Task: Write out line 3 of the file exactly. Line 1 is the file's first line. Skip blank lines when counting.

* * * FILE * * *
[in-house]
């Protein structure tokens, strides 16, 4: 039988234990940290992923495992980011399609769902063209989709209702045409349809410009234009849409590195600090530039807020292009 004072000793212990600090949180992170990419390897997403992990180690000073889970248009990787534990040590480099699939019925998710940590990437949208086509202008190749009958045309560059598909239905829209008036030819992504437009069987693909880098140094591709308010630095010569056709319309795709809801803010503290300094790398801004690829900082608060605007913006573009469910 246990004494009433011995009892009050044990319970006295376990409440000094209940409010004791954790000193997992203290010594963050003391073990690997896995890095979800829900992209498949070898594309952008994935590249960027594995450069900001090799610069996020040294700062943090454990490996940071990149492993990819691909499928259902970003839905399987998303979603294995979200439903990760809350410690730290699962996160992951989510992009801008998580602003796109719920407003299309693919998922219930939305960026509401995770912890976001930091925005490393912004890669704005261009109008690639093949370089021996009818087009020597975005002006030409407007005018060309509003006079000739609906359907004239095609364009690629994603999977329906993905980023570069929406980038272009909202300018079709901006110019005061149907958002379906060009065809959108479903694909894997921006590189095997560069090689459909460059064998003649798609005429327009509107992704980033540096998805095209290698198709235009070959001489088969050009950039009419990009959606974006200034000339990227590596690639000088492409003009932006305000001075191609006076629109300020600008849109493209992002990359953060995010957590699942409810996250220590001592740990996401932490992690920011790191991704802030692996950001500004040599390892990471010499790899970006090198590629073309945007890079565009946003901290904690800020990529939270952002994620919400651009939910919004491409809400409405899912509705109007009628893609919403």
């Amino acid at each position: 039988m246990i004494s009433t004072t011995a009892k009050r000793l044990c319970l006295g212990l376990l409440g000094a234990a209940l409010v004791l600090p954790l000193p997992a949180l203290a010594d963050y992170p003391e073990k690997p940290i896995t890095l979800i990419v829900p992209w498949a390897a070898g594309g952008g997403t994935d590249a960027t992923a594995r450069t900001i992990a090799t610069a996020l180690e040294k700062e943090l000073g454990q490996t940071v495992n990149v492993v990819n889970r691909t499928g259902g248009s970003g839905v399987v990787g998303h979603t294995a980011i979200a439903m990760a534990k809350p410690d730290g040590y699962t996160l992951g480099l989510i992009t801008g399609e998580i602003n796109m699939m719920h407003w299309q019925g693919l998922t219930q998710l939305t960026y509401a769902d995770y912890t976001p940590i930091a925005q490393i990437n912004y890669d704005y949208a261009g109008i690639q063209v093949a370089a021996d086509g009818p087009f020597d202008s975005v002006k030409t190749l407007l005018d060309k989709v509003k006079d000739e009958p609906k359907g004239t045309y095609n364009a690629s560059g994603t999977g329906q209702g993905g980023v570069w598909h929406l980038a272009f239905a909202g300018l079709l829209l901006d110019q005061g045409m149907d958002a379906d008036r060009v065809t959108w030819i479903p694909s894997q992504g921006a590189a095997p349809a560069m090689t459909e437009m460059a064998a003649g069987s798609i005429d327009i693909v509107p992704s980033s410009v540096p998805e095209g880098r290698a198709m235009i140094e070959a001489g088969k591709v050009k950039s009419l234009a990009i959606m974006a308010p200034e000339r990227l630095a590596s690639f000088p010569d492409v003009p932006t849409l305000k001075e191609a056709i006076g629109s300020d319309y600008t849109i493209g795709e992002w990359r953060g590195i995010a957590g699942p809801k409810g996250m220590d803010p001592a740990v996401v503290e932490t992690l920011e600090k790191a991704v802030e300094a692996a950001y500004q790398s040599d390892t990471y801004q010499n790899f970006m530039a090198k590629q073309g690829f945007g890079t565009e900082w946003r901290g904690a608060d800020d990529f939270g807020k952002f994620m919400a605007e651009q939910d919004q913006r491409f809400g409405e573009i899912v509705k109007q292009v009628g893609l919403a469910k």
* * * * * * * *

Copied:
């Amino acid at each position: 039988m246990i004494s009433t004072t011995a009892k009050r000793l044990c319970l006295g212990l376990l409440g000094a234990a209940l409010v004791l600090p954790l000193p997992a949180l203290a010594d963050y992170p003391e073990k690997p940290i896995t890095l979800i990419v829900p992209w498949a390897a070898g594309g952008g997403t994935d590249a960027t992923a594995r450069t900001i992990a090799t610069a996020l180690e040294k700062e943090l000073g454990q490996t940071v495992n990149v492993v990819n889970r691909t499928g259902g248009s970003g839905v399987v990787g998303h979603t294995a980011i979200a439903m990760a534990k809350p410690d730290g040590y699962t996160l992951g480099l989510i992009t801008g399609e998580i602003n796109m699939m719920h407003w299309q019925g693919l998922t219930q998710l939305t960026y509401a769902d995770y912890t976001p940590i930091a925005q490393i990437n912004y890669d704005y949208a261009g109008i690639q063209v093949a370089a021996d086509g009818p087009f020597d202008s975005v002006k030409t190749l407007l005018d060309k989709v509003k006079d000739e009958p609906k359907g004239t045309y095609n364009a690629s560059g994603t999977g329906q209702g993905g980023v570069w598909h929406l980038a272009f239905a909202g300018l079709l829209l901006d110019q005061g045409m149907d958002a379906d008036r060009v065809t959108w030819i479903p694909s894997q992504g921006a590189a095997p349809a560069m090689t459909e437009m460059a064998a003649g069987s798609i005429d327009i693909v509107p992704s980033s410009v540096p998805e095209g880098r290698a198709m235009i140094e070959a001489g088969k591709v050009k950039s009419l234009a990009i959606m974006a308010p200034e000339r990227l630095a590596s690639f000088p010569d492409v003009p932006t849409l305000k001075e191609a056709i006076g629109s300020d319309y600008t849109i493209g795709e992002w990359r953060g590195i995010a957590g699942p809801k409810g996250m220590d803010p001592a740990v996401v503290e932490t992690l920011e600090k790191a991704v802030e300094a692996a950001y500004q790398s040599d390892t990471y801004q010499n790899f970006m530039a090198k590629q073309g690829f945007g890079t565009e900082w946003r901290g904690a608060d800020d990529f939270g807020k952002f994620m919400a605007e651009q939910d919004q913006r491409f809400g409405e573009i899912v509705k109007q292009v009628g893609l919403a469910k």